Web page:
DDT: Knowing what I know about bias, and how hard it is to combat, I get very pessimistic sometimes about the fact that there are large numbers of the population who are bought in on some particularly destructive beliefs, and that the odds of convincing them otherwise are very, very low. Once someone is all in on, let’s say, anti-vaccination, it is exceedingly difficult to convince them otherwise, and when something like that scales, even if lots of people believe the opposite, it doesn’t matter because it only takes a relative few to threaten everybody. So, yeah, that’s a dilly of a pickle.

ABA: What characteristic do you most admire in other driven/creative people?

DDT: Niceness. “It’s nice to be important, but it’s more important to be nice.” I admire it more than I admire smarts, and I really admire smarts.

ABA: What tool, object, or ritual could you not live without to get you through a week?

DDT: Netflix. I mean, it doesn’t have to be Netflix per se, but I need that moment where I can just sit down and watch something without distractions, without agenda, and without anyone needing anything from me. As Homer once said, “Television asks so little”.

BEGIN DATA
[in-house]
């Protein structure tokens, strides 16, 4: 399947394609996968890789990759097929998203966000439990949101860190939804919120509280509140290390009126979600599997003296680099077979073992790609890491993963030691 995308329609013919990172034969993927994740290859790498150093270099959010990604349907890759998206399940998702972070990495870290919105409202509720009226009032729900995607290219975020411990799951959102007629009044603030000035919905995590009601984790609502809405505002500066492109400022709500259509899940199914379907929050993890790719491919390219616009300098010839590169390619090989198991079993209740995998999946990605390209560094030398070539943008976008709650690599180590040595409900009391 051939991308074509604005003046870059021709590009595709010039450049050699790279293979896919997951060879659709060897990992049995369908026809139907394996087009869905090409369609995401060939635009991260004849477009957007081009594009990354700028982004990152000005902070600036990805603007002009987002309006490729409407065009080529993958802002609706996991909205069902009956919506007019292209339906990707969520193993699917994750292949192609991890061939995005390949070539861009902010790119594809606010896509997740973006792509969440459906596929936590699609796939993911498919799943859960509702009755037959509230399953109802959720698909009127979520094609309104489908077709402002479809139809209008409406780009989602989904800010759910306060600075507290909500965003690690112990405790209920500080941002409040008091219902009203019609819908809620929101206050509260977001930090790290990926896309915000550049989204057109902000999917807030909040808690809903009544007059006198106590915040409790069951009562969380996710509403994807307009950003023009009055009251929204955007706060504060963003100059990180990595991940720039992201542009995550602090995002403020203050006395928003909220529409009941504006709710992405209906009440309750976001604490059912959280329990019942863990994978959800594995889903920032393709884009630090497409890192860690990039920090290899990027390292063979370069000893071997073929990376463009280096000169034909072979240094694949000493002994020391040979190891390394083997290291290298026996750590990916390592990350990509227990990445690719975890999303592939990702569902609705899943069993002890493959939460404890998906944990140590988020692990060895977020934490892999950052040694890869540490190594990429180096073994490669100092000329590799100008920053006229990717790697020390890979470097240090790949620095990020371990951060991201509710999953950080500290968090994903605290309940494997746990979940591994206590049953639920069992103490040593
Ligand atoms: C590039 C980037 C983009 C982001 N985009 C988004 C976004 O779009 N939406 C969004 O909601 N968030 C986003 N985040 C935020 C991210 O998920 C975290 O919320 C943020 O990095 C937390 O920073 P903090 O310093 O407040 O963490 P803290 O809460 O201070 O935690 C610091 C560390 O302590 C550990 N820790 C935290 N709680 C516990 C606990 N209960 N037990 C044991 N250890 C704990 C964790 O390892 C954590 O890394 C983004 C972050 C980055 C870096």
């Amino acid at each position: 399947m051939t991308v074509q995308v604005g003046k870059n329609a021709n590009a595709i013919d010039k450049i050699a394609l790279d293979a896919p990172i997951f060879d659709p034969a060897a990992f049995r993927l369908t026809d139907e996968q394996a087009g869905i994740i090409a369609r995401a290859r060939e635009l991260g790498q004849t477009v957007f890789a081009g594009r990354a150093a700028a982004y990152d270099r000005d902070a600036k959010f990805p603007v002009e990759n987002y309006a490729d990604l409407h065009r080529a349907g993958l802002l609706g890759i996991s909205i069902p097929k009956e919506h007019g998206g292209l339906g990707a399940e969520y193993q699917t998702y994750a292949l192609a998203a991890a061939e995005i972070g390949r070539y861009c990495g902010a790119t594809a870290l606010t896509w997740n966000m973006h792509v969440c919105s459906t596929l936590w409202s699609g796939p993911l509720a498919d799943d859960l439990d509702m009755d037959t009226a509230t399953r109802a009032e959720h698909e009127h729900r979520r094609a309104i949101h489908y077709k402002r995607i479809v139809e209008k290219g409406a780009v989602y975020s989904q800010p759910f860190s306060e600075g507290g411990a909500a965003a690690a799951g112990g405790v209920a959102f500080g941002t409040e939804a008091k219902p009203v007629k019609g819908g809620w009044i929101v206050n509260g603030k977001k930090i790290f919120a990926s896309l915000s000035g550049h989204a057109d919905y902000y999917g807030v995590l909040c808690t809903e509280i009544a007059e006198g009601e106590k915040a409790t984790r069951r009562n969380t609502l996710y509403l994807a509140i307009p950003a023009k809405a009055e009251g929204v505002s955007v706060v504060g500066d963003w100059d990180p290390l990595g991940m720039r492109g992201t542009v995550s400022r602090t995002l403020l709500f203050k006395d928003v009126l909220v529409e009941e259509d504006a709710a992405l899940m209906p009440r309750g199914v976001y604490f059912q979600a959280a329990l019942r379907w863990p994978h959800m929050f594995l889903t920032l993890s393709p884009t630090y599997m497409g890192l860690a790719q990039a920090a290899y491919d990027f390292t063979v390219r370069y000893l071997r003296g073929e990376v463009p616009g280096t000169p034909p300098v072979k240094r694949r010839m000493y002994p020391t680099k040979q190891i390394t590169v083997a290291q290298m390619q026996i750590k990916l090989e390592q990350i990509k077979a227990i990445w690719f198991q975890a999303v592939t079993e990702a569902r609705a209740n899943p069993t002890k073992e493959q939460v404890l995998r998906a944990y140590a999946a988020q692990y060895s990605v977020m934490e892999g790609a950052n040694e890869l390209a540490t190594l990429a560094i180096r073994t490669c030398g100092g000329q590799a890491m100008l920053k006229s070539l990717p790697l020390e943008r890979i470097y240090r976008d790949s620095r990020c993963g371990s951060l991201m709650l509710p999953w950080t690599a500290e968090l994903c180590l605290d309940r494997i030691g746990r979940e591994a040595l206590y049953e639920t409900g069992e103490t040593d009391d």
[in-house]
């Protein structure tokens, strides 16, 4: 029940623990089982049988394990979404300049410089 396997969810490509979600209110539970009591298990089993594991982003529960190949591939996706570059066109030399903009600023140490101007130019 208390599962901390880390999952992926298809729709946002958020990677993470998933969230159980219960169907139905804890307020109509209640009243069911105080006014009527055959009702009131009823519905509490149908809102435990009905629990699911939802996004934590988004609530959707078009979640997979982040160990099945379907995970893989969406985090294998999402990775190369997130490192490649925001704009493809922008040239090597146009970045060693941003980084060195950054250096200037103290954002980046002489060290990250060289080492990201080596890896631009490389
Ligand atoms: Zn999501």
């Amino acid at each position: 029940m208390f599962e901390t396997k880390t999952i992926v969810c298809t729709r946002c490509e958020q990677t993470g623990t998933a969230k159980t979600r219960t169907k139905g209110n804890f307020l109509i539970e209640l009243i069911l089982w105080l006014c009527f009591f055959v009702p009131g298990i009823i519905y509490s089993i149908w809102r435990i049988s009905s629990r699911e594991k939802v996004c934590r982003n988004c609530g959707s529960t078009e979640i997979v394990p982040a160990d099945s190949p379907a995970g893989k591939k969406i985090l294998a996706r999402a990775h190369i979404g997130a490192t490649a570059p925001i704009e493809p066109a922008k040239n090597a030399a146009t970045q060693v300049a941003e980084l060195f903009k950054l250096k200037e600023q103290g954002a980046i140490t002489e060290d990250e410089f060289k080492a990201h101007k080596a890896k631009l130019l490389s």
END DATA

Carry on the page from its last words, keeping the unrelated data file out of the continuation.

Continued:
ABA: What’s the biggest sacrifice you’ve made to do the work you do?

DDT: I’ve walked away from some pretty big paydays in order to change jobs or tasks to get to a better culture or work that aligns more with my values. I don’t consider it that much of a sacrifice because most of the time when I was making that kind of money, I was pretty miserable, so that made it an easier choice. And I was always happier (if a little poorer) afterward.

ABA: Is there a piece of professional or life advice you’ve gotten that has always stuck with you? What is it?

DDT: Alex Hillman once said, “It is impossible to listen and react at the same time.” That has stuck with me forever. And I act on it every day. It’s true. If I’m listening to someone tell a story and I instinctively start thinking, “Oooh, I’ve got a better story than that! I can’t wait till this person stops speaking so I can tell it!”, as soon as I start having that reaction, I’m no longer listening to what that person has to say. So I’ve endeavored to practice active listening whenever I talk to anyone and it has paid off. I feel calmer. The person feels (and is) heard. Everyone comes out ahead.

Learn more about all our authors—check out the rest of our Meet the Author series!


Dynamic Duo

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Design for Cognitive Bias and Cross-Cultural Design book cover images.